Jane "gets swept up in that in a very natural way," Weinraub notes. "She is not, in any way, a malevolent person. She is very ambitious and hungry but there is nothing malevolent about her.... Any journalist can fall victim to preconceptions. And because she's first on the story, she's leading the charge."
nown as Bernie to his friends and colleagues, Weinraub, 75, rose from a New York Times copy boy in the mid-1960s to a foreign correspondent in Vietnam, London and India, and then covered politics and the White House in Washington, D.C., during the Reagan and first Bush presidencies. In 1991, he headed west to become the Times' film industry reporter.
Weinraub's relationship with and 1997 marriage to Amy Pascal, who today is the co-chairman of Sony Pictures Entertainment, became the talk of Hollywood. When they began dating, he said, Pascal headed Turner Pictures, but soon she moved over to Columbia Pictures, which Weinraub regularly covered.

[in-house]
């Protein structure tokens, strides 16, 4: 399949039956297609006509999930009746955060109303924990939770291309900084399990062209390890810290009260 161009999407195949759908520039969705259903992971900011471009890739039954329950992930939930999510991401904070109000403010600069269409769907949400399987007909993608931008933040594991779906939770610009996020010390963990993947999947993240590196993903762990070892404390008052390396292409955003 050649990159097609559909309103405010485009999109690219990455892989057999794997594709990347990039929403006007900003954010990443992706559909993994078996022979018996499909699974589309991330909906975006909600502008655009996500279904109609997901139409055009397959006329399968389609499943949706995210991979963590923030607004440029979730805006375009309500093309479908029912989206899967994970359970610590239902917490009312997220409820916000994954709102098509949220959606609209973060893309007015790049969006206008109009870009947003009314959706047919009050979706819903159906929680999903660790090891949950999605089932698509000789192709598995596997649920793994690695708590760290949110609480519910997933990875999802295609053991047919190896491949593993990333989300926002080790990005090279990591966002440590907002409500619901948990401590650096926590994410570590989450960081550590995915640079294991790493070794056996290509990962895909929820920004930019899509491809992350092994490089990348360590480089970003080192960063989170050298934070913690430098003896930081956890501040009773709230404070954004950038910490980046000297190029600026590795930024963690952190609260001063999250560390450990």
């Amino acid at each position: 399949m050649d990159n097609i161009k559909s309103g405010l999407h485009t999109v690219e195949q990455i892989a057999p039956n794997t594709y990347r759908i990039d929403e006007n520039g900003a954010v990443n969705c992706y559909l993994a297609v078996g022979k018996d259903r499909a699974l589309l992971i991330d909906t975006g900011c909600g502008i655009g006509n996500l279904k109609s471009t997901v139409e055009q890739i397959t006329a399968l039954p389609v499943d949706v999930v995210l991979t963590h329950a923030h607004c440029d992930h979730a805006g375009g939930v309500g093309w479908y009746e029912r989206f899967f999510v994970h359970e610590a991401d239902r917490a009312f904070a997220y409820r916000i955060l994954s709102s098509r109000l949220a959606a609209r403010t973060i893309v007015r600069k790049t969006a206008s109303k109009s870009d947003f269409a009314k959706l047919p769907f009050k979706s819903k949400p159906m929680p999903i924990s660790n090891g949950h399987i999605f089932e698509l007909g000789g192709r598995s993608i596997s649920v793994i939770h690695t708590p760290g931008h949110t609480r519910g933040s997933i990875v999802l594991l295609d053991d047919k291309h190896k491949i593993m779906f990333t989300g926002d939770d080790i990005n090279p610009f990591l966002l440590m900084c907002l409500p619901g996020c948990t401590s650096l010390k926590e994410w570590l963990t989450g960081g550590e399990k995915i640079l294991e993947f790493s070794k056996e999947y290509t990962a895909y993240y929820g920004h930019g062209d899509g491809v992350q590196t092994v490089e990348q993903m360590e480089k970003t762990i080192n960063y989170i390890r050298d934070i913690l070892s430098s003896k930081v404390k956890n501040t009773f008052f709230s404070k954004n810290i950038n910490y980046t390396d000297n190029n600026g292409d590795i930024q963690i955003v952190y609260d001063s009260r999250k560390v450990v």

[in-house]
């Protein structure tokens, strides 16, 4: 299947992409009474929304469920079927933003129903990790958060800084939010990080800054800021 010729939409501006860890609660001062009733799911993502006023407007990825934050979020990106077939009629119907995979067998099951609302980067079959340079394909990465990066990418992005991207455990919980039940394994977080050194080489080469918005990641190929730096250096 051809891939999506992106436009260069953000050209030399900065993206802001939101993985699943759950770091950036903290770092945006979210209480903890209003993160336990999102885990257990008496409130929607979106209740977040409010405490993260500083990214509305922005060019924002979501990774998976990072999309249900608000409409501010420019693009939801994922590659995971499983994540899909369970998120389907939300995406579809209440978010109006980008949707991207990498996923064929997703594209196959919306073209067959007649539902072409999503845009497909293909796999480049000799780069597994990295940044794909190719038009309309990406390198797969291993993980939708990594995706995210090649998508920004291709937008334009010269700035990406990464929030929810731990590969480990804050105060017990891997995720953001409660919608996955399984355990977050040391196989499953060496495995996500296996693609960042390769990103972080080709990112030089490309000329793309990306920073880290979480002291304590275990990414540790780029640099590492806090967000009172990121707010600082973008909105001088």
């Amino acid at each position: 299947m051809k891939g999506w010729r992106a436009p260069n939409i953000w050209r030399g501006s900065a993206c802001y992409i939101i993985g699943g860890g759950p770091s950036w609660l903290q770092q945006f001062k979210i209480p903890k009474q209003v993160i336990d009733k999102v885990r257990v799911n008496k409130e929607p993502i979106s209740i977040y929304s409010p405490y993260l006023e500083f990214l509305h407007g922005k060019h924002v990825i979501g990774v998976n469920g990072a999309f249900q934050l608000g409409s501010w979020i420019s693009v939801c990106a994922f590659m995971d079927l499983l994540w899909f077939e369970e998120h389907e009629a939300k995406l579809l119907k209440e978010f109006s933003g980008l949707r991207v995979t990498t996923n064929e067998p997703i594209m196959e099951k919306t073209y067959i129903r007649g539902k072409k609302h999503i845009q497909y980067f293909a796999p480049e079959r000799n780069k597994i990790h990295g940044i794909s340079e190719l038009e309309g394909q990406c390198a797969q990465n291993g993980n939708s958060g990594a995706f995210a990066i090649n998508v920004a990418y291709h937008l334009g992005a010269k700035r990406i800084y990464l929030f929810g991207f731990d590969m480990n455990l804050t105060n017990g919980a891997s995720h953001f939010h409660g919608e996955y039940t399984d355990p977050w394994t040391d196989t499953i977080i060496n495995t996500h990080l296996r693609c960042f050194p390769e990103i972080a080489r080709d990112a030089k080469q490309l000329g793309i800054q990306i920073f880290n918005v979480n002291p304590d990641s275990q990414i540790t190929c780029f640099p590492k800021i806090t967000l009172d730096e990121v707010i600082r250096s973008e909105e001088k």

"I thought, well, I can handle this since Turner Pictures was a minor player," Weinraub recalled. "…[But] once she moved to Sony, I couldn't."
While Weinraub had voluntarily avoided writing about Sony, rival studios were still suspicious of whatever he wrote.
"It was foolish of me to think I could avoid it with other major studios. If I said, 'Warner Bros. had a lousy weekend [at the box office] last weekend,' they would say I wrote that because Sony has a picture coming out next week.... It was the last thing in my mind that Sony had a picture next week and last week Warner Bros. had this bomb. But I realized it was so delicate."